And so long as we formally recognize and honor those inclinations in the heterosexual, it is our moral duty to recognize and honor them in the homosexual.

  15. @d:

    You write a post which makes an appeal to “nature”, including “needs” rooted in said nature, and ends with a non-consequentialist appeal to “moral duty”. On the other hand, you make sure to interleave a statement that “it seems of little import” that “those aspects” are essentially connected with said nature.

    So what gives? Is what you wrote a mere turn of phrase, ultimately translateable into non-essentialist, consequentialist talk? Plain inconsistency? A denial of (non-essentialist) consequentialism?

  16. More or less what I’m trying to point out is that, like much of the natural law reasoning employed around these parts, human nature (and the variations contianed within) arent considered in the whole.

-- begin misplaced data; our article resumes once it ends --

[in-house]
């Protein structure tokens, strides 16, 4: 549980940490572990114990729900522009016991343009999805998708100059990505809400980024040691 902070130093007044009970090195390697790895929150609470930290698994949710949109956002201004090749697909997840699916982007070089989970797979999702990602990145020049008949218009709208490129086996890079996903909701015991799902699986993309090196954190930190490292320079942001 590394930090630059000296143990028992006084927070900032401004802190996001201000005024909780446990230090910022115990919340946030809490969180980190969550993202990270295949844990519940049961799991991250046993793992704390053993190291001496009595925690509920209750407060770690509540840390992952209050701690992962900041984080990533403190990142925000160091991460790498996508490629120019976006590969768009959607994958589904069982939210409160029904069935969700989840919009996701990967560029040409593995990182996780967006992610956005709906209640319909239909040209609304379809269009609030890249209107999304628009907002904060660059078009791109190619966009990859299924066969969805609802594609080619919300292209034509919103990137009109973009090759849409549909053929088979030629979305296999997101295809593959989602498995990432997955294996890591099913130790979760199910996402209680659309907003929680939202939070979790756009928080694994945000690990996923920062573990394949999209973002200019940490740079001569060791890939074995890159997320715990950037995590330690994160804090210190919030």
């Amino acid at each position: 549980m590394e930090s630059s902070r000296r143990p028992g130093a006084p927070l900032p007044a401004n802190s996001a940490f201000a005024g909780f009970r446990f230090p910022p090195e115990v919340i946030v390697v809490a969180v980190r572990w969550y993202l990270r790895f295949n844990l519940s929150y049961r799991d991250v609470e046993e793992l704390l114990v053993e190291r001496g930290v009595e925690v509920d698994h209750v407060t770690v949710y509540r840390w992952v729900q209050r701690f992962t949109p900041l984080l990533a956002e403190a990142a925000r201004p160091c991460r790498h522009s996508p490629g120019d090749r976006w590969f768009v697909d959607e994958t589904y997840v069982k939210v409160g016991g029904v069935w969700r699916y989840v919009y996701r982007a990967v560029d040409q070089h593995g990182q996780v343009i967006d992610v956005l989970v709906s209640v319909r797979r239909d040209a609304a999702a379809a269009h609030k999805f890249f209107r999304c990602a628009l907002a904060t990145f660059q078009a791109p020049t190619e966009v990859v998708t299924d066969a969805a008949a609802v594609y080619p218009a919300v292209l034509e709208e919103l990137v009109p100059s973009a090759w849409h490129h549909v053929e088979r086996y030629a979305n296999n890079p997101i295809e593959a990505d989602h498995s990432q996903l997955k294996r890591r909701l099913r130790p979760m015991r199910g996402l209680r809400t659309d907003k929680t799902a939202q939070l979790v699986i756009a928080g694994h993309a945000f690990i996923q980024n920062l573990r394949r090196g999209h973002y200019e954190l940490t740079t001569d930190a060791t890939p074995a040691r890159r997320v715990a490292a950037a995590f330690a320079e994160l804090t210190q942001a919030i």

For homosexuals still posess the desire and need for a complimentary romantic union.. and for homosexuals, same-gender partners form that complimentary union. This consideration was left out of the thought experiment.

    Maybe in some bizarre world where only homosexuals existed, the need for exclusive romantic pair bondings never would have developed. But it did develop in this one, and homosexuals share those needs with the rest of us.

    If one is going to appeal to nature, one has to consider all the elements in the equation, not just one point to the exclusion of all others.